Leading Change in the Church - Lesson 11

Force Field Analysis

This lesson explains how organizations and churches resist change through structural inertia, group inertia, power relationships, and established resource allocations. People tend to use their relationships and influence to block change and hold onto their resources, while those lacking resources are more accepting of change. Existing expertise tends to resist learning new skills or capacities. Churches have natural systems and processes that support stability, such as selecting leaders that fit the motif.

Rick Sessoms
Leading Change in the Church
Lesson 11
Watching Now
Force Field Analysis

Lesson: Force Field Analysis

I. Understanding Resistance to Change

A. Structural Inertia

B. Group Inertia and Threats to Membership

C. Power Relationships

D. Established Resource Allocations

II. The Nature of People and Change

A. People with Access to Resources are Unlikely to Give Them Up

B. Those with Existing Expertise Tend to Resist Change

III. Natural Systems and Processes in Organizations and Churches

A. Selection of Leaders

B. Support for Stability

  • In this lesson, Dr. Sessoms discusses the importance of leading change in the church, emphasizing the importance of understanding God's role in change, the effects on people, and the distinctions between leadership and management.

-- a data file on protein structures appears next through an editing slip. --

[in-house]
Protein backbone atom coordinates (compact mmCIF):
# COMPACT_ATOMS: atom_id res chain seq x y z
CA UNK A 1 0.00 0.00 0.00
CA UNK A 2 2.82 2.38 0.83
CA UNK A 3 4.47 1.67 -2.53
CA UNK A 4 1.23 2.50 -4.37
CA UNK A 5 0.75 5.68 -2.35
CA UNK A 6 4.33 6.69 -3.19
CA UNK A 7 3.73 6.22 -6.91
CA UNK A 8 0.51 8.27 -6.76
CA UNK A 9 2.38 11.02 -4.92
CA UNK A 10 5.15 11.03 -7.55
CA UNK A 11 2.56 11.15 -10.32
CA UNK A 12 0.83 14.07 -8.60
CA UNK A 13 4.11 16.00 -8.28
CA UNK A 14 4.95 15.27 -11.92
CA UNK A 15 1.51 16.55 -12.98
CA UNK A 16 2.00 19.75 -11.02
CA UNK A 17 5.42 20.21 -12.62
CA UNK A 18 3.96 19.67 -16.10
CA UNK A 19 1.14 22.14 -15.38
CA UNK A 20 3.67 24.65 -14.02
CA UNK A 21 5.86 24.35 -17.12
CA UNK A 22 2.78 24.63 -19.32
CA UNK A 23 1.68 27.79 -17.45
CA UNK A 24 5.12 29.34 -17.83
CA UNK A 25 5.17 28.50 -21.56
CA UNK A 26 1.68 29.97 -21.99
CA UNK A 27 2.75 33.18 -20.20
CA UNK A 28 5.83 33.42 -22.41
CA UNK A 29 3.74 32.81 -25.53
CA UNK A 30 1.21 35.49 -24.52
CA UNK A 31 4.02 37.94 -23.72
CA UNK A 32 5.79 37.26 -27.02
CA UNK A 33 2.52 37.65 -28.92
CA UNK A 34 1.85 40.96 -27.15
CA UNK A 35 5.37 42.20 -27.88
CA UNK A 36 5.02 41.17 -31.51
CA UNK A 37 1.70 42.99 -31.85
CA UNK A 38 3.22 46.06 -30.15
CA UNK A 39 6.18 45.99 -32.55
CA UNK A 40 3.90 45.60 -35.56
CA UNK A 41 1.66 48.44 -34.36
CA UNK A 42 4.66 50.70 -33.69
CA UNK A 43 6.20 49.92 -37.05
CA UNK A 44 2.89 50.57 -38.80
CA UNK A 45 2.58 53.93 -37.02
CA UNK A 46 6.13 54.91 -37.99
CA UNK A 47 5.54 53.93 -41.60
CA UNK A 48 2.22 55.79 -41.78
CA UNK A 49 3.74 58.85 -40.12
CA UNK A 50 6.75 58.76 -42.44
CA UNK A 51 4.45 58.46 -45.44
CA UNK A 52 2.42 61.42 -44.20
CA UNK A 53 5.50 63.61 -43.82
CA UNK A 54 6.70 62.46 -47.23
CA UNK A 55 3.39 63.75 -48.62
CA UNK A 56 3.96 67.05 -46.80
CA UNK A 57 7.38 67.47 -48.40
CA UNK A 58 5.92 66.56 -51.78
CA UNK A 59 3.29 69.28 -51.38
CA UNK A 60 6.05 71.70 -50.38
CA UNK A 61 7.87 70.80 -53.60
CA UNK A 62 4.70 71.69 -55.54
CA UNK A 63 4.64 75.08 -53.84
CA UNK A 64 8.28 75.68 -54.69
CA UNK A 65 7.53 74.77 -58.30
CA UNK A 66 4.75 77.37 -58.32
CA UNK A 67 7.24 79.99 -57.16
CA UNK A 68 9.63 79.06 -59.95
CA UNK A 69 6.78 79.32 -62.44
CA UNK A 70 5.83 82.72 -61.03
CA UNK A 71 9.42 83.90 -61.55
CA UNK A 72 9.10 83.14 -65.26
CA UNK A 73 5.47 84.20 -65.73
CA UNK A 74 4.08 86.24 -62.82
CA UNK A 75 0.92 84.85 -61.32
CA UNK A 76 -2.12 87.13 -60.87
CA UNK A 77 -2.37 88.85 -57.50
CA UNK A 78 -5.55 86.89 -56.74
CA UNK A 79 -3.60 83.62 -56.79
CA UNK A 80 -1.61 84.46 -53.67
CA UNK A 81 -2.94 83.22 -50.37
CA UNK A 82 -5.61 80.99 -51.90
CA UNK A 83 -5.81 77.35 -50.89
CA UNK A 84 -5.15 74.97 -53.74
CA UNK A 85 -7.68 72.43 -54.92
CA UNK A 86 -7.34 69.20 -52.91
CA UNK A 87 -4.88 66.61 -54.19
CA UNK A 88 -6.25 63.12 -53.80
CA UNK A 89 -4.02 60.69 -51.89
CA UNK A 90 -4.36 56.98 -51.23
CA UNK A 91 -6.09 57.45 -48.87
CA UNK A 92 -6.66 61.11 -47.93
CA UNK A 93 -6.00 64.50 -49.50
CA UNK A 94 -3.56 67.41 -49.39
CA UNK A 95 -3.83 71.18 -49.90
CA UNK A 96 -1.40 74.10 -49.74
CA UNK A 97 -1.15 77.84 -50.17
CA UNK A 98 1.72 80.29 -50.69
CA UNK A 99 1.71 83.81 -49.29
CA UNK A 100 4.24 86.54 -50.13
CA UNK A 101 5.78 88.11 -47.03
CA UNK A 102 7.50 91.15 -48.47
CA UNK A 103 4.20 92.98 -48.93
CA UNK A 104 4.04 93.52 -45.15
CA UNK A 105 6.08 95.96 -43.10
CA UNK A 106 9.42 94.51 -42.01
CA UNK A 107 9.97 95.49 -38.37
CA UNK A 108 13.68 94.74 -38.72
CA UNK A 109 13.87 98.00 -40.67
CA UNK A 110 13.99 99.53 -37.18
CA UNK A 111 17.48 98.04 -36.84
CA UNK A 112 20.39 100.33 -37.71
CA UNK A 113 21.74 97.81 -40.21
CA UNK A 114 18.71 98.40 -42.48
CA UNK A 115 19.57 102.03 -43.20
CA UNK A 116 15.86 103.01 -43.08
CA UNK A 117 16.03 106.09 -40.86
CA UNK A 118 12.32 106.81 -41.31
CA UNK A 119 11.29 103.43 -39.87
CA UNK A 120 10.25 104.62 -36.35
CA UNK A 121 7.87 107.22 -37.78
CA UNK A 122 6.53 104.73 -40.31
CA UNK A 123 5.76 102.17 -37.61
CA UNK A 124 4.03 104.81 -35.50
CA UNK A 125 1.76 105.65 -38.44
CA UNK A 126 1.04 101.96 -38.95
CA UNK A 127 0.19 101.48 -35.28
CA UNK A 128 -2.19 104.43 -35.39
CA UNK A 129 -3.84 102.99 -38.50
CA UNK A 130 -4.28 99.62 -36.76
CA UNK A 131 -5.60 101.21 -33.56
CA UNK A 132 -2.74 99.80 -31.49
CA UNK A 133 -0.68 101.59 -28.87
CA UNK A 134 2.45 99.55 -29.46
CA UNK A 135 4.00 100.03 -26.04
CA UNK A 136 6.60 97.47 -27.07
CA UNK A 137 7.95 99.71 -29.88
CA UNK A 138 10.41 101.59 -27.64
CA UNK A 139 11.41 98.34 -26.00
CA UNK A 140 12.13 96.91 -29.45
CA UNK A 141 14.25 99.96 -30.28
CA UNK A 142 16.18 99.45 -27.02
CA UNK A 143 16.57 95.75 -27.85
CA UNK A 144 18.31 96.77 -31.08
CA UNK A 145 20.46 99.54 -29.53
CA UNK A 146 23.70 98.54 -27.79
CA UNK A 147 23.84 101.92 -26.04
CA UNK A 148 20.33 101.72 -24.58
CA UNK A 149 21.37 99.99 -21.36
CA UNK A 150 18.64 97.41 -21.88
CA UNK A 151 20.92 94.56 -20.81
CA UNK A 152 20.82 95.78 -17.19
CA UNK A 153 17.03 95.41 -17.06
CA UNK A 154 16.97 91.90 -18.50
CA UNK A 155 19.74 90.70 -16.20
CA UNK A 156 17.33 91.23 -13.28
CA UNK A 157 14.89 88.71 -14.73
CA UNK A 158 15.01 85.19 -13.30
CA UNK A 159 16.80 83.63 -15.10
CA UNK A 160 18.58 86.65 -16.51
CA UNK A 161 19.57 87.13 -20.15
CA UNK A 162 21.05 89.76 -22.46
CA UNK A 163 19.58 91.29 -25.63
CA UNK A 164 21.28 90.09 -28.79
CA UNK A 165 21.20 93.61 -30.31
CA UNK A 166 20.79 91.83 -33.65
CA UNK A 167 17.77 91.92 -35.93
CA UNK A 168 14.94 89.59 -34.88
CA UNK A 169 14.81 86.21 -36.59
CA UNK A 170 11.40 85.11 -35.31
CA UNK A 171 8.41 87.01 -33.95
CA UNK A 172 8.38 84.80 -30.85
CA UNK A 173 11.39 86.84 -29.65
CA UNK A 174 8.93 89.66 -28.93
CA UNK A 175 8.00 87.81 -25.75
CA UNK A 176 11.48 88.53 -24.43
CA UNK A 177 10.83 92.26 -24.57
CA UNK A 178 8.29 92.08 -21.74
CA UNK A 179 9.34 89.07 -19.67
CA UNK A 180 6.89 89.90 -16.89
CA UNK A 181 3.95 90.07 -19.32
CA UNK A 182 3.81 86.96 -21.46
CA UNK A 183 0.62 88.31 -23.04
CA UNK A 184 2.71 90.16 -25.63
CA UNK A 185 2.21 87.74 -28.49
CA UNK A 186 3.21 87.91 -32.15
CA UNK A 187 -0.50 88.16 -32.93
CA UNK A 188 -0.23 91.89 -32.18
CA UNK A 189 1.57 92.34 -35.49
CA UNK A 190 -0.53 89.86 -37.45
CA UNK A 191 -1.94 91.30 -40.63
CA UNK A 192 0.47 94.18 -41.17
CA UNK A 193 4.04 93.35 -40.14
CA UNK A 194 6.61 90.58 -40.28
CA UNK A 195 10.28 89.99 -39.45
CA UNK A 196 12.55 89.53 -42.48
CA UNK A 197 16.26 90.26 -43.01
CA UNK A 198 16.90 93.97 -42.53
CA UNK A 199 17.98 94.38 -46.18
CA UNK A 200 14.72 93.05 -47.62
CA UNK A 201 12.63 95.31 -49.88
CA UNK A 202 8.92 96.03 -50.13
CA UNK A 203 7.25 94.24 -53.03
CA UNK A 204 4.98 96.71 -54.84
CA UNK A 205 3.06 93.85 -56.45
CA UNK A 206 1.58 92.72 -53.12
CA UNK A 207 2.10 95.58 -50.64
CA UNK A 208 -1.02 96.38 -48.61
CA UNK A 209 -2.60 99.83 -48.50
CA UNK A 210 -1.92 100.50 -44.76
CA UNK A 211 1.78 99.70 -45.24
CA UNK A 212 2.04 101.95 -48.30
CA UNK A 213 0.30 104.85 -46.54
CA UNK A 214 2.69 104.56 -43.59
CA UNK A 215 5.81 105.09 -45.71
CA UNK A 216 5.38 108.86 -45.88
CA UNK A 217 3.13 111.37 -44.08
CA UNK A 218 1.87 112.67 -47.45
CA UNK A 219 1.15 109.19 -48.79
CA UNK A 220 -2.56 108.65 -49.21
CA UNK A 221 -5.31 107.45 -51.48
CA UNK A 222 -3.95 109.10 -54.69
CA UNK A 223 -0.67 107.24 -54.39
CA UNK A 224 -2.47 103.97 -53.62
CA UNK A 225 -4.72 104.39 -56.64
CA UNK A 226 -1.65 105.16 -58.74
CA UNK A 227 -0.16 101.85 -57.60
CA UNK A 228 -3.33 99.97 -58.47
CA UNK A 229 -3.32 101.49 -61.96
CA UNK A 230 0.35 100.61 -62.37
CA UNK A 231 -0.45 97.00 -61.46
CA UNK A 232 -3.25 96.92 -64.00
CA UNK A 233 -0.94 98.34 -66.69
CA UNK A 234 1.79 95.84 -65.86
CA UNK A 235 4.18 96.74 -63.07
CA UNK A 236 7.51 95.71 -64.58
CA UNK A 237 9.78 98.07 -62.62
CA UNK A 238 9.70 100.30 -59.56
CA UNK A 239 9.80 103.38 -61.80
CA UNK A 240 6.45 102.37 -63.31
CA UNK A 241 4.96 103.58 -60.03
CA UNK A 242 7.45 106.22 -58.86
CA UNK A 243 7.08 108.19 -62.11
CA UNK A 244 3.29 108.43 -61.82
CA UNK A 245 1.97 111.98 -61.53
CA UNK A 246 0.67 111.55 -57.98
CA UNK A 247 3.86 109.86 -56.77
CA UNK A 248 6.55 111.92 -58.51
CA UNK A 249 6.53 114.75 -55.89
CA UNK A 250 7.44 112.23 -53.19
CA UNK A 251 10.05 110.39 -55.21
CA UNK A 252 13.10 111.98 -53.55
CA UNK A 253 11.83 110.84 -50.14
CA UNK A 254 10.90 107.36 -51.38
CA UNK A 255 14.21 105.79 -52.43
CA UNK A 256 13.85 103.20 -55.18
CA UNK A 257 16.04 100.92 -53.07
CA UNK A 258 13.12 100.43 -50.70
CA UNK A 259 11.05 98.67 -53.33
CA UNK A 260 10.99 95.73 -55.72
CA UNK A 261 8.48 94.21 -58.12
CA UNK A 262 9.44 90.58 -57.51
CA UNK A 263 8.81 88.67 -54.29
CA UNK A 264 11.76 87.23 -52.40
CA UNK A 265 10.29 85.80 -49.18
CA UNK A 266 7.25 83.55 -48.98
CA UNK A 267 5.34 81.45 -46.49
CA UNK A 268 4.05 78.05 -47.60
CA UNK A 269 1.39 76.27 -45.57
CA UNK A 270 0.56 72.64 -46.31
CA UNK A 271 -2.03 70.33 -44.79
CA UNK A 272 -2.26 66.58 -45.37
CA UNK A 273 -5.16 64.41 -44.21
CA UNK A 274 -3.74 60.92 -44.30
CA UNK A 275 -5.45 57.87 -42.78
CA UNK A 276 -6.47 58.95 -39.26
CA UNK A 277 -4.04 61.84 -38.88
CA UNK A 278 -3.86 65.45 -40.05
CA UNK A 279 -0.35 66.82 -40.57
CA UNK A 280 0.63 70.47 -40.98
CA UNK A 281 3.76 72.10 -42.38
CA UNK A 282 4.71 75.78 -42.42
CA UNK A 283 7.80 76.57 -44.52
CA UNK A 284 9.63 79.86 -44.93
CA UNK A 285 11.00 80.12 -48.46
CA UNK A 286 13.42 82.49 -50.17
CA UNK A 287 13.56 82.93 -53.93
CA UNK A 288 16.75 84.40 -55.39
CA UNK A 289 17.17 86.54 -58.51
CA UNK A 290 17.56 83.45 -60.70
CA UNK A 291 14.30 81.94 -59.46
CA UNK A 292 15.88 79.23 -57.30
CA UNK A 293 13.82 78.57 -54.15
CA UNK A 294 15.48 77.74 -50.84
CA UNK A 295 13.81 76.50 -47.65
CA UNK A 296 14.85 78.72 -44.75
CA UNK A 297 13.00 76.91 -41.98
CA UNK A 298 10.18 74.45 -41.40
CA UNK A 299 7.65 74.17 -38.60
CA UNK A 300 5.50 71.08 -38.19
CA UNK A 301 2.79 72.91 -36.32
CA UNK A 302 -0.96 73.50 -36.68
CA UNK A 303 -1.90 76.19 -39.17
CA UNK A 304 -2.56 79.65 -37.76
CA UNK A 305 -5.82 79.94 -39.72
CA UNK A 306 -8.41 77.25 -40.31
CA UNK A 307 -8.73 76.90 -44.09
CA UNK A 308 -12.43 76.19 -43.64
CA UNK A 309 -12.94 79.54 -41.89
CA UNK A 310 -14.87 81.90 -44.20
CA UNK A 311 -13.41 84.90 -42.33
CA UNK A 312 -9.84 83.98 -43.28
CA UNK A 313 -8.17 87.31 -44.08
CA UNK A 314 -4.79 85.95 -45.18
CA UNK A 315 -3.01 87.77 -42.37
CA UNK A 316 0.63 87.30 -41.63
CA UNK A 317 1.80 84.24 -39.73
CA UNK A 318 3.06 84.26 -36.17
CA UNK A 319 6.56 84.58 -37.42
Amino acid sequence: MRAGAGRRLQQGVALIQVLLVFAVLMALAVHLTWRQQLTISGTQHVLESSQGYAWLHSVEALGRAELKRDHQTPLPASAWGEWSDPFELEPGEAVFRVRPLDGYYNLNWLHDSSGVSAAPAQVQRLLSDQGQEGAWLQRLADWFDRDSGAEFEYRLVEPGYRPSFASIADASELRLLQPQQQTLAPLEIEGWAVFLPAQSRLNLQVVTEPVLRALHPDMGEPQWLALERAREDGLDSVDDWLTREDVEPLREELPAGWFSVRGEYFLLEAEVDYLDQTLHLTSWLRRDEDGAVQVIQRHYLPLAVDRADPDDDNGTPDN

• Learn about the shift from management to strategic leadership and the necessity of change for growth, and the unique challenges churches face in adapting change ethically, contrasting secular and Christ-centered leadership models.
  • Gain insight into how change affects individuals emotionally, the importance of leadership sensitivity during change, and the stages of the change cycle from comfort to renewal.
  • Gain insight into the emotional stages of change and practical strategies for coping, emphasizing the importance of acknowledging emotions, communicating feelings, maintaining engagement, adjusting responsibilities, and seeking support during times of change.
  • In this lesson, you analyze a fictional case study of Johnson's Shoes, learning about leadership changes during mergers, Patrick Johnson's emotional journey, and the importance of respectful, inclusive leadership processes during organizational change.
  • Learn how to manage reactions to change in a church setting, understanding the role of the grapevine in communication, and effectively implementing strategies to help others cope, such as consistent messaging, providing details, and supporting healthy behaviors.